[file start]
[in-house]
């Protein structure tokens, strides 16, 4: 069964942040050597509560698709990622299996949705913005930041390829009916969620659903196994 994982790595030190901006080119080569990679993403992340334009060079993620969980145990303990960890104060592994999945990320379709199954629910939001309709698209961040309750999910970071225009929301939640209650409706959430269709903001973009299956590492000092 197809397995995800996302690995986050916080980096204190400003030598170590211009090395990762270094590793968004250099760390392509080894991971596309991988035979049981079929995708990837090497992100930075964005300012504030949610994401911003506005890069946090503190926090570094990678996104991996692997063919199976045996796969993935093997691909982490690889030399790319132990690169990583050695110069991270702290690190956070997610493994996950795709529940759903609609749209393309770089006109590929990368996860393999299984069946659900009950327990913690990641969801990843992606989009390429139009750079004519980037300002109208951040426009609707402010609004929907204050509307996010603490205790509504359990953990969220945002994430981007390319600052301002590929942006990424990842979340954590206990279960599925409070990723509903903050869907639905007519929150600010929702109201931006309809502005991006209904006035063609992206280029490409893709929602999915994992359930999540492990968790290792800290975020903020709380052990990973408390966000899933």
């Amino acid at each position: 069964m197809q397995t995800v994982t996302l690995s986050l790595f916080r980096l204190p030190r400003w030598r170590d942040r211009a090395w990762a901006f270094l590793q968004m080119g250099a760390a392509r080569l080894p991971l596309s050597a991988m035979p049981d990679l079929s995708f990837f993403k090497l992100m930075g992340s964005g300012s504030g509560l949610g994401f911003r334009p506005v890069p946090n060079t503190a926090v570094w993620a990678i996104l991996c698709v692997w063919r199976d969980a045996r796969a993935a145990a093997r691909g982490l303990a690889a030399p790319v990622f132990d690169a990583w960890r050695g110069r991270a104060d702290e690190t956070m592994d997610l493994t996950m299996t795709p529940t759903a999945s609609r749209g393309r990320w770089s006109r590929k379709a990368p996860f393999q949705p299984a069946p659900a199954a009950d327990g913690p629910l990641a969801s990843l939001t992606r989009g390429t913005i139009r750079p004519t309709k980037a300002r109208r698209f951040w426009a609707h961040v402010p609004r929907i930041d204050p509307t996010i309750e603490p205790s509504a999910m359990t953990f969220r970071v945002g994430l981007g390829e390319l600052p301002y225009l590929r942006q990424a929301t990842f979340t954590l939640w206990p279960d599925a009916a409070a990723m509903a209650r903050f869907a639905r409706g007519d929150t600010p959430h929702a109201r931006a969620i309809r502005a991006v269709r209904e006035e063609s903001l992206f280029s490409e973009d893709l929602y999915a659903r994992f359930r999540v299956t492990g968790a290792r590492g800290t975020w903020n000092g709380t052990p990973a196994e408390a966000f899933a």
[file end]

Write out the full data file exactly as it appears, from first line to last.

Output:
[in-house]
């Protein structure tokens, strides 16, 4: 069964942040050597509560698709990622299996949705913005930041390829009916969620659903196994 994982790595030190901006080119080569990679993403992340334009060079993620969980145990303990960890104060592994999945990320379709199954629910939001309709698209961040309750999910970071225009929301939640209650409706959430269709903001973009299956590492000092 197809397995995800996302690995986050916080980096204190400003030598170590211009090395990762270094590793968004250099760390392509080894991971596309991988035979049981079929995708990837090497992100930075964005300012504030949610994401911003506005890069946090503190926090570094990678996104991996692997063919199976045996796969993935093997691909982490690889030399790319132990690169990583050695110069991270702290690190956070997610493994996950795709529940759903609609749209393309770089006109590929990368996860393999299984069946659900009950327990913690990641969801990843992606989009390429139009750079004519980037300002109208951040426009609707402010609004929907204050509307996010603490205790509504359990953990969220945002994430981007390319600052301002590929942006990424990842979340954590206990279960599925409070990723509903903050869907639905007519929150600010929702109201931006309809502005991006209904006035063609992206280029490409893709929602999915994992359930999540492990968790290792800290975020903020709380052990990973408390966000899933």
């Amino acid at each position: 069964m197809q397995t995800v994982t996302l690995s986050l790595f916080r980096l204190p030190r400003w030598r170590d942040r211009a090395w990762a901006f270094l590793q968004m080119g250099a760390a392509r080569l080894p991971l596309s050597a991988m035979p049981d990679l079929s995708f990837f993403k090497l992100m930075g992340s964005g300012s504030g509560l949610g994401f911003r334009p506005v890069p946090n060079t503190a926090v570094w993620a990678i996104l991996c698709v692997w063919r199976d969980a045996r796969a993935a145990a093997r691909g982490l303990a690889a030399p790319v990622f132990d690169a990583w960890r050695g110069r991270a104060d702290e690190t956070m592994d997610l493994t996950m299996t795709p529940t759903a999945s609609r749209g393309r990320w770089s006109r590929k379709a990368p996860f393999q949705p299984a069946p659900a199954a009950d327990g913690p629910l990641a969801s990843l939001t992606r989009g390429t913005i139009r750079p004519t309709k980037a300002r109208r698209f951040w426009a609707h961040v402010p609004r929907i930041d204050p509307t996010i309750e603490p205790s509504a999910m359990t953990f969220r970071v945002g994430l981007g390829e390319l600052p301002y225009l590929r942006q990424a929301t990842f979340t954590l939640w206990p279960d599925a009916a409070a990723m509903a209650r903050f869907a639905r409706g007519d929150t600010p959430h929702a109201r931006a969620i309809r502005a991006v269709r209904e006035e063609s903001l992206f280029s490409e973009d893709l929602y999915a659903r994992f359930r999540v299956t492990g968790a290792r590492g800290t975020w903020n000092g709380t052990p990973a196994e408390a966000f899933a």